Referencing ‘Winter in the Arts Council’s Garden’ by Joan Fowler in CIRCA 27, March/April 1986
Excavating in the archives brings to the surface some issues that still have urgency and adds perspective on current events. In light of the recent outrage about the de-prioritisation of the Arts in the Ministerial portfolio it is compelling to read of another uproar that took place thirty years ago when, as an outcome of the 1986 budget, funding to Arts Festivals and the Theatre Touring scheme was withdrawn.
Joan Fowler is the CIRCA writer who, in the spring of 1986, reports from the charged meeting at Merrion square between the Arts Council, the then newly appointed Minister for the Arts, and the Press who, it appears, were baying for blood.
As Fowler mentions, tensions were already high between the Arts Council and government from the previous year when:
the debacle had broken over the government’s refusal to accept the original cover of the 1984 Annual Report of the Arts Council, which featured a design of Newspaper headlines on the inadequacy of government funding of the Arts.
Fowler is brilliantly perceptive in identifying the problems that beset the arts sector and sketching the relations and expectations that prevailed between the ministry, the funding body and the press. She remarks that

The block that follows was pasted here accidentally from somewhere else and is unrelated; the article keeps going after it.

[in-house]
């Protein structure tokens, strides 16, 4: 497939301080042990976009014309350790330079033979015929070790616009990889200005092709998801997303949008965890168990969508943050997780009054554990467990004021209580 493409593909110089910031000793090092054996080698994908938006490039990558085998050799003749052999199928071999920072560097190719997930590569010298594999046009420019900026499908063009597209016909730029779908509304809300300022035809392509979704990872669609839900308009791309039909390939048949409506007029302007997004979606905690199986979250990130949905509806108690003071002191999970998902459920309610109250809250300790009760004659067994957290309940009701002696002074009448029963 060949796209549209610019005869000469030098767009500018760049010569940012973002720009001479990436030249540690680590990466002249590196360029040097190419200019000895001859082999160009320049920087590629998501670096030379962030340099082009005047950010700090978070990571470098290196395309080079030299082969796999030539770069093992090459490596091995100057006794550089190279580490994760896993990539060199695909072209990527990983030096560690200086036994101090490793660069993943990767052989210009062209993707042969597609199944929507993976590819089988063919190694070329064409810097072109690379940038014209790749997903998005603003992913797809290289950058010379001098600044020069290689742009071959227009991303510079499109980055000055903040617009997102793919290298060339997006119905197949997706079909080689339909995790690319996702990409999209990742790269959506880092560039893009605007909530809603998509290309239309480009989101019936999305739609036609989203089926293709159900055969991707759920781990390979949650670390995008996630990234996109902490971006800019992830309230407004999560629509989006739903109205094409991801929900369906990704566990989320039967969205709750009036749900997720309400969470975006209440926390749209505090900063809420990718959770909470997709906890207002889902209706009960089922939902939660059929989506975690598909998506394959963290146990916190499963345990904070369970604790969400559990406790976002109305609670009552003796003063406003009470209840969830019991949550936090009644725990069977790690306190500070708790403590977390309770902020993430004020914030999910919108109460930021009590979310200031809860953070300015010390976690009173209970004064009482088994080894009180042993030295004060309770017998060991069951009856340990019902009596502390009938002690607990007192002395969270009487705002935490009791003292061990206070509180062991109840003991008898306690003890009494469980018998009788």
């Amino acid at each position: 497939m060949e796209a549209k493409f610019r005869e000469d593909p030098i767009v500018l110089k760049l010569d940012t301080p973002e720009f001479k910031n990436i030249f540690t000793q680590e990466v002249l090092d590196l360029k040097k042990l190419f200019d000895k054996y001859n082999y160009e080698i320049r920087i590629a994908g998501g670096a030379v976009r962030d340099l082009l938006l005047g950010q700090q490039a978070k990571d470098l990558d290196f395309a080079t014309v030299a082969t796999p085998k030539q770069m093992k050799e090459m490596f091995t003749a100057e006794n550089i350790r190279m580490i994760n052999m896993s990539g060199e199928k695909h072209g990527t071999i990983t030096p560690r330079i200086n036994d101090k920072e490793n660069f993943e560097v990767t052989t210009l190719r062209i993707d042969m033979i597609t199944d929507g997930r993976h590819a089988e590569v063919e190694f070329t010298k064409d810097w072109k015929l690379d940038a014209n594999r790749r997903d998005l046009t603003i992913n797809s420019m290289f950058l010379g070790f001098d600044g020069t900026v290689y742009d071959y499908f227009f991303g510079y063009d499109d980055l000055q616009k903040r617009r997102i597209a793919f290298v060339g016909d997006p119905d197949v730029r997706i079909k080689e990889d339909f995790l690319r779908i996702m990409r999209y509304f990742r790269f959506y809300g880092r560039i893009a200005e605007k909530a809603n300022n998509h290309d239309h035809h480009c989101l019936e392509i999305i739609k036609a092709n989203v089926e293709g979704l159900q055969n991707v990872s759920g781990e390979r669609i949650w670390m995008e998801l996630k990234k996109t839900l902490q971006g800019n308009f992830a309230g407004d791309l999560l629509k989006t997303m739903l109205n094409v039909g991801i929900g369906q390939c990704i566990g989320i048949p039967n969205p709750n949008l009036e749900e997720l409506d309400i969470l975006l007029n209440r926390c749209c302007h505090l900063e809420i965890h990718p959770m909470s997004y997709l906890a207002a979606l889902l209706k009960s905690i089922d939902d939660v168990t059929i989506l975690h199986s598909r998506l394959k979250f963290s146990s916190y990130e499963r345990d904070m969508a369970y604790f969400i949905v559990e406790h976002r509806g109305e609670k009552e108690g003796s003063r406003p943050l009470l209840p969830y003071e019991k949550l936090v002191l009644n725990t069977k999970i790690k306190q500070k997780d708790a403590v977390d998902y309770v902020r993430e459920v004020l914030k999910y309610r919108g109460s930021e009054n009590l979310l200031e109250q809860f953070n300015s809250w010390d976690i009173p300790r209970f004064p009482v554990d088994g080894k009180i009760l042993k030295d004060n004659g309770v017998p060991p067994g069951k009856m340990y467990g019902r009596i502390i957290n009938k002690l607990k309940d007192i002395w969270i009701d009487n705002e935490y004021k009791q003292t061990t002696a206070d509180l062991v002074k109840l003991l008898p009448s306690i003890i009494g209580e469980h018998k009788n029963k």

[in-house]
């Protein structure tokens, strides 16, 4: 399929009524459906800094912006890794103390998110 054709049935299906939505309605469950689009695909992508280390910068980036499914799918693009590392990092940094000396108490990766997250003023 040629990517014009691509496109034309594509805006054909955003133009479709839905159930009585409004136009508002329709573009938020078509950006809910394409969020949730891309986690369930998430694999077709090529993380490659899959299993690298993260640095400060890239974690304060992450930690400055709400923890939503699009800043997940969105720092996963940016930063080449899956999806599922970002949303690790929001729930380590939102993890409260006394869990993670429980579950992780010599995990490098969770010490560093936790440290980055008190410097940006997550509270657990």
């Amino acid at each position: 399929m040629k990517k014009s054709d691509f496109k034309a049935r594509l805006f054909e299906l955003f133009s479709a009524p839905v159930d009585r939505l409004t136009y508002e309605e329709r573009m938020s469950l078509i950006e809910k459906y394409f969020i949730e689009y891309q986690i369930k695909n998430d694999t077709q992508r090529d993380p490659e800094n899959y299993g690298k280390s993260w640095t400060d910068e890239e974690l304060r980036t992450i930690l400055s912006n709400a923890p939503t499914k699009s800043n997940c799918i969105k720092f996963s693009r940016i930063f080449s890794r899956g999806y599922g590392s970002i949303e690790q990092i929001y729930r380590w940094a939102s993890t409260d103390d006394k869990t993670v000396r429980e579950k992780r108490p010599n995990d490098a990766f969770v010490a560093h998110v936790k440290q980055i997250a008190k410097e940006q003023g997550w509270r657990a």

the ministers concerned expected a tight lipped, servant of the state front from the Arts Council on this and on the real issue – the mere 2% budget increase in an already starved, underdeveloped sector – but instead murmurings of discontent from Arts Council quarters continued unabated through the auspices of the media for the following two weeks.
and she cuts to the chase when she asks
Who has lost most credibility in all of this? Is it the Arts Council in its failure to persuade government that adequate funding […] is the goal to reach for? Or is it the Minister for the Arts who seems to have insufficient clout within his own cabinet?
As the article continues you get a real flavour of the almighty row that ensues with the different parties trying to apportion blame, as well as a strong sense of the power of the press at that time: